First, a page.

Thursday, July 4th, 2013 - Roy Morgan Research
While the majority of Kiwi beer-drinkers like Tui’s ads, fewer than one in three say the beer has a great taste or would recommend it to friends.

Tui’s long-running and controversial advertising campaign has helped make it one of the most-drunk beers in New Zealand—despite ranking way down the list on taste and endorsement, the latest Roy Morgan Research Single Source survey data reveals.

58% of Kiwi beer-drinkers say they like the infamous advertising from lager Tui—almost double the positive response given to Heineken’s advertising (31%), four times Corona’s and 10 times that for Mac’s Gold.

But while the majority of Kiwi beer-drinkers like Tui’s ads, fewer than one in three say the beer has a great taste (28%) or they would recommend it to others (24%).

On taste and endorsement, Tui is outscored considerably by Corona (52% and 40% respectively), Heineken (45% and 31%) and Mac’s Gold (44% and 35%).

Despite this, over the past year more Kiwis drank Tui in an average four week period than all other brands except Heineken—a clear demonstration of the power of consistent, well-liked advertising and the importance of brand affinity as well as perceptions of quality and price.

Only Heineken and Speight’s Gold Medal Ale score over 30% across all three monitors while Lion Red, although sharing Corona’s 15% for likeable advertising, scores at or below Tui on taste and endorsement.

Pip Elliott, General Manager, Roy Morgan Research NZ, says:

“The ubiquity of and media attention given to Tui’s advertising over the last decade or so have played a big part in its success, while other brands such as Monteith’s Original Ale and Mac’s Gold rely instead on the free ‘advertising’ that comes from word-of-mouth endorsement (which itself comes largely from taste).

“Heineken has done well to achieve high scores in a range of areas, including other important attitudinal monitors such ‘has a reputation for quality’ and ‘makes occasions special’.

“Roy Morgan Research is able to further decode consumers’ attitudes to beer brands to determine weak spots, track changes in response to new advertising campaigns and determine the most useful and cost-effective media for engaging either brand loyalists or cynics.”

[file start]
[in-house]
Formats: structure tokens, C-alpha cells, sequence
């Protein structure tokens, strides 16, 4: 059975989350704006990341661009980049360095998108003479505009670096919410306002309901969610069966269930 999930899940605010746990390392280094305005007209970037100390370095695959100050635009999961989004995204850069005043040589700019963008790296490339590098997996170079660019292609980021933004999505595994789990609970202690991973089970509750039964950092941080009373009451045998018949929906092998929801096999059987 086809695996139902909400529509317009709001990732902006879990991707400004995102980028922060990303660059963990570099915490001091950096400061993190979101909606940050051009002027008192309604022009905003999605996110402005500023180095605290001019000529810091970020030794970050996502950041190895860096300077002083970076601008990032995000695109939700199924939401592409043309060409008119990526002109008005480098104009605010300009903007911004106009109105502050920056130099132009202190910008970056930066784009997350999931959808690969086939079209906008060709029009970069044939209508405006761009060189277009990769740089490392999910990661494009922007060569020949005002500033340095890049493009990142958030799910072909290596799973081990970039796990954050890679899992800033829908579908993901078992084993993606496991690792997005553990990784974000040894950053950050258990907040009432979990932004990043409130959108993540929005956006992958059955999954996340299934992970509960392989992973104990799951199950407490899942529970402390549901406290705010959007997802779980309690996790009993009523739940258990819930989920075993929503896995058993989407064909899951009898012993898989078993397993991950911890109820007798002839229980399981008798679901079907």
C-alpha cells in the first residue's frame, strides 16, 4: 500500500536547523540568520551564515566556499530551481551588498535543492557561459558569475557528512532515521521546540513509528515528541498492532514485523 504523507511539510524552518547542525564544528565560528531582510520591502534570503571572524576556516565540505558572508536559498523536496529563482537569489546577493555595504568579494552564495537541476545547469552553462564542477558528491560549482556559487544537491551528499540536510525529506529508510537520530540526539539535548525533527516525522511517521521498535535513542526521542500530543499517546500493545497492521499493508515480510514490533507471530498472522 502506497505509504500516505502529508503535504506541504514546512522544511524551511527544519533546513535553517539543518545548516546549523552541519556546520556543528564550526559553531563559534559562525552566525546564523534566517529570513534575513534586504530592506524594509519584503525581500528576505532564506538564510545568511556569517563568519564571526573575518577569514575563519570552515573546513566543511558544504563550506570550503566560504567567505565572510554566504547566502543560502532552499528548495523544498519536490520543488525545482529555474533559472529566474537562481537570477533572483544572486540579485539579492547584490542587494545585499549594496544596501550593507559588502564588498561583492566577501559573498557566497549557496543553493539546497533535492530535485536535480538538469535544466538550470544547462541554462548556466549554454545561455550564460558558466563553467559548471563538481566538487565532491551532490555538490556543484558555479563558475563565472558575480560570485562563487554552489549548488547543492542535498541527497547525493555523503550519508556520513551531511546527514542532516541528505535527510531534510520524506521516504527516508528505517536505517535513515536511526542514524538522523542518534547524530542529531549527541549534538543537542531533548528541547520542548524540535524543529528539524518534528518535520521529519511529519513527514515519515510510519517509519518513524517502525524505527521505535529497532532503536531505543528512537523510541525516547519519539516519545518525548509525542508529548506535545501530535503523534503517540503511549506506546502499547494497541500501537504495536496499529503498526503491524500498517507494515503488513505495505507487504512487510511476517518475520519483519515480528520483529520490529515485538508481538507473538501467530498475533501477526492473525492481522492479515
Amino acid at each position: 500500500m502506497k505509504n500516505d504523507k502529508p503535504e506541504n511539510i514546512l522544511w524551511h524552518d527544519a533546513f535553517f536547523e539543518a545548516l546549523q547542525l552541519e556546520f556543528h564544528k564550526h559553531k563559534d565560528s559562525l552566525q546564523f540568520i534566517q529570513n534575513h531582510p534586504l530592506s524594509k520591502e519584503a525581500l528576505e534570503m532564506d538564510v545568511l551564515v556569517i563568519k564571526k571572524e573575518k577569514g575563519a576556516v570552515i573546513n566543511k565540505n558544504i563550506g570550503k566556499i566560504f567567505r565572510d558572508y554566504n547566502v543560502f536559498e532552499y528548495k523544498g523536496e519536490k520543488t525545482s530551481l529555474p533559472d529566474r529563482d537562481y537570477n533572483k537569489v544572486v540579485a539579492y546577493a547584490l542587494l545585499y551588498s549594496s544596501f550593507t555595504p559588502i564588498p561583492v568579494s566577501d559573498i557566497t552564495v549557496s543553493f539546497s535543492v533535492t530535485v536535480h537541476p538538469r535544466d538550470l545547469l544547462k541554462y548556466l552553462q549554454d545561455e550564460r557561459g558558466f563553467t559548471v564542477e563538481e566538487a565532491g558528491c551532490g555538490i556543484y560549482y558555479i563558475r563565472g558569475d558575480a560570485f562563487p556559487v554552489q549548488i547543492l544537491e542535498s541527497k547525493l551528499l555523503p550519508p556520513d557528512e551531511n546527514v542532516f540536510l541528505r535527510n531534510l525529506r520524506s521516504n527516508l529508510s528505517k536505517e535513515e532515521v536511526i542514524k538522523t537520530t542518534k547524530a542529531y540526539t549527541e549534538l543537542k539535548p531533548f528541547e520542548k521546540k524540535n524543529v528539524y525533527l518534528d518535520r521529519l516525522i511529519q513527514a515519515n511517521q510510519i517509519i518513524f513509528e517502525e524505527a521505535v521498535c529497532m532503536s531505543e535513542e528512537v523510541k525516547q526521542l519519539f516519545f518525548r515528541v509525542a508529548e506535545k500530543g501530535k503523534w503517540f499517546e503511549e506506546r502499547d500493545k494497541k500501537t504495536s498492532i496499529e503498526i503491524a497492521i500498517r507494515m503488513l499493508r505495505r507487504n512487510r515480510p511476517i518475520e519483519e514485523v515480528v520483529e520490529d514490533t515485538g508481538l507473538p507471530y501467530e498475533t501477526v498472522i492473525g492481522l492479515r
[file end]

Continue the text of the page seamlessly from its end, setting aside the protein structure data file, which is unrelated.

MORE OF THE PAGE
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Source: Roy Morgan Single Source (New Zealand) May 2012 — April 2013. Base: New Zealanders 18+ who drank beer in the last 4 weeks. Sample n = 4437

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Roy Morgan Research


Roy Morgan Research is Australia’s best known and longest established market research and public opinion survey company. Roy Morgan Single Source is thorough, accurate, and provides comprehensive, directly applicable information about current and future customers. It is unique in that it directs all the questions to each individual from a base survey sample of around 55,000 interviews in Australia and 15,000 interviews in New Zealand annually - the largest Single Source databases in the world. The questions asked relate to lifestyle and attitudes, media consumption habits (including TV, radio, newspapers, magazines, cinema, catalogues, pay TV and the Internet), brand and product usage, purchase intentions, retail visitations, service provider preferences, financial information and recreation and leisure activities. This lead product is supported by a nationally networked, consultancy-orientated market research capability.
Shaun Ellis
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W: www.roymorgan.com

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While the majority of Kiwi beer-drinkers like Tui’s ads, fewer than one in three say the beer has a great taste or would recommend it to friends.

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